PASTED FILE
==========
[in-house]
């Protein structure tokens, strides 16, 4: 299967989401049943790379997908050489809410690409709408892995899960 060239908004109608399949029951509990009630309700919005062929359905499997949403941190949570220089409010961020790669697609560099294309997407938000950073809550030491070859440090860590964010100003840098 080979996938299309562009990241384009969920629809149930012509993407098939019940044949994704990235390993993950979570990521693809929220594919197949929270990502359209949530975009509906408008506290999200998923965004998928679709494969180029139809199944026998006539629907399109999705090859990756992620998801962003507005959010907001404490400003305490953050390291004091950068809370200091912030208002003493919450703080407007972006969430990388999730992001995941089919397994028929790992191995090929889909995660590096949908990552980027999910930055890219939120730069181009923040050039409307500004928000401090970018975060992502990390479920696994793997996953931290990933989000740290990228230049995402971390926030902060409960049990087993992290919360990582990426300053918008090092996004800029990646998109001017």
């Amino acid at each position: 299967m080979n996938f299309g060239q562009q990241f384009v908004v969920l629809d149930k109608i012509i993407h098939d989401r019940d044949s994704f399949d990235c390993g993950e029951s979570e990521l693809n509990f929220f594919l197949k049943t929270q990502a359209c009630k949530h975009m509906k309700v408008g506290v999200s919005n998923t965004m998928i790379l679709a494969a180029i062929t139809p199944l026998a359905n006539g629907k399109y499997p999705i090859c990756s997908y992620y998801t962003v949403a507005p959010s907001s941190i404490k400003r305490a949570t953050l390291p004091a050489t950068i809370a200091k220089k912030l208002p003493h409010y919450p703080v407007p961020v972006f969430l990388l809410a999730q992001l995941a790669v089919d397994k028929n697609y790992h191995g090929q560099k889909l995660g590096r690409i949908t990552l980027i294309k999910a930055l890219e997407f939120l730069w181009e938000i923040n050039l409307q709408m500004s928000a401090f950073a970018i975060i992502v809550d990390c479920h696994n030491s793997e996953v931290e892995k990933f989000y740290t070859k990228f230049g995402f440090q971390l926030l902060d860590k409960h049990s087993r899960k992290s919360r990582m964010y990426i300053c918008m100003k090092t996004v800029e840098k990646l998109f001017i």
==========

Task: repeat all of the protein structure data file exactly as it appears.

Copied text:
[in-house]
């Protein structure tokens, strides 16, 4: 299967989401049943790379997908050489809410690409709408892995899960 060239908004109608399949029951509990009630309700919005062929359905499997949403941190949570220089409010961020790669697609560099294309997407938000950073809550030491070859440090860590964010100003840098 080979996938299309562009990241384009969920629809149930012509993407098939019940044949994704990235390993993950979570990521693809929220594919197949929270990502359209949530975009509906408008506290999200998923965004998928679709494969180029139809199944026998006539629907399109999705090859990756992620998801962003507005959010907001404490400003305490953050390291004091950068809370200091912030208002003493919450703080407007972006969430990388999730992001995941089919397994028929790992191995090929889909995660590096949908990552980027999910930055890219939120730069181009923040050039409307500004928000401090970018975060992502990390479920696994793997996953931290990933989000740290990228230049995402971390926030902060409960049990087993992290919360990582990426300053918008090092996004800029990646998109001017």
């Amino acid at each position: 299967m080979n996938f299309g060239q562009q990241f384009v908004v969920l629809d149930k109608i012509i993407h098939d989401r019940d044949s994704f399949d990235c390993g993950e029951s979570e990521l693809n509990f929220f594919l197949k049943t929270q990502a359209c009630k949530h975009m509906k309700v408008g506290v999200s919005n998923t965004m998928i790379l679709a494969a180029i062929t139809p199944l026998a359905n006539g629907k399109y499997p999705i090859c990756s997908y992620y998801t962003v949403a507005p959010s907001s941190i404490k400003r305490a949570t953050l390291p004091a050489t950068i809370a200091k220089k912030l208002p003493h409010y919450p703080v407007p961020v972006f969430l990388l809410a999730q992001l995941a790669v089919d397994k028929n697609y790992h191995g090929q560099k889909l995660g590096r690409i949908t990552l980027i294309k999910a930055l890219e997407f939120l730069w181009e938000i923040n050039l409307q709408m500004s928000a401090f950073a970018i975060i992502v809550d990390c479920h696994n030491s793997e996953v931290e892995k990933f989000y740290t070859k990228f230049g995402f440090q971390l926030l902060d860590k409960h049990s087993r899960k992290s919360r990582m964010y990426i300053c918008m100003k090092t996004v800029e840098k990646l998109f001017i």